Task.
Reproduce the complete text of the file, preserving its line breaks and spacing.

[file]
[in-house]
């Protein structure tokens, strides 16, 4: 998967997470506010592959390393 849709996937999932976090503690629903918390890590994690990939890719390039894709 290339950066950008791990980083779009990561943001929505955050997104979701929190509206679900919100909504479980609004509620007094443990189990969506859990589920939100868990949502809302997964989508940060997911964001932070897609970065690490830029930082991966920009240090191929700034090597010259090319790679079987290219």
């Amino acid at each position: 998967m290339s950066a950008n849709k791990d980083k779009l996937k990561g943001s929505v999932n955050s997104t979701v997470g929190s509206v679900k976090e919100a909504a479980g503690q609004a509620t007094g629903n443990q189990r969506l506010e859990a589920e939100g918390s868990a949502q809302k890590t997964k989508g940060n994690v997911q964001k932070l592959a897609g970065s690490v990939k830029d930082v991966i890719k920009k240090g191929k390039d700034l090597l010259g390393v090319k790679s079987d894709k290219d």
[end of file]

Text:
[in-house]
């Protein structure tokens, strides 16, 4: 998967997470506010592959390393 849709996937999932976090503690629903918390890590994690990939890719390039894709 290339950066950008791990980083779009990561943001929505955050997104979701929190509206679900919100909504479980609004509620007094443990189990969506859990589920939100868990949502809302997964989508940060997911964001932070897609970065690490830029930082991966920009240090191929700034090597010259090319790679079987290219």
């Amino acid at each position: 998967m290339s950066a950008n849709k791990d980083k779009l996937k990561g943001s929505v999932n955050s997104t979701v997470g929190s509206v679900k976090e919100a909504a479980g503690q609004a509620t007094g629903n443990q189990r969506l506010e859990a589920e939100g918390s868990a949502q809302k890590t997964k989508g940060n994690v997911q964001k932070l592959a897609g970065s690490v990939k830029d930082v991966i890719k920009k240090g191929k390039d700034l090597l010259g390393v090319k790679s079987d894709k290219d």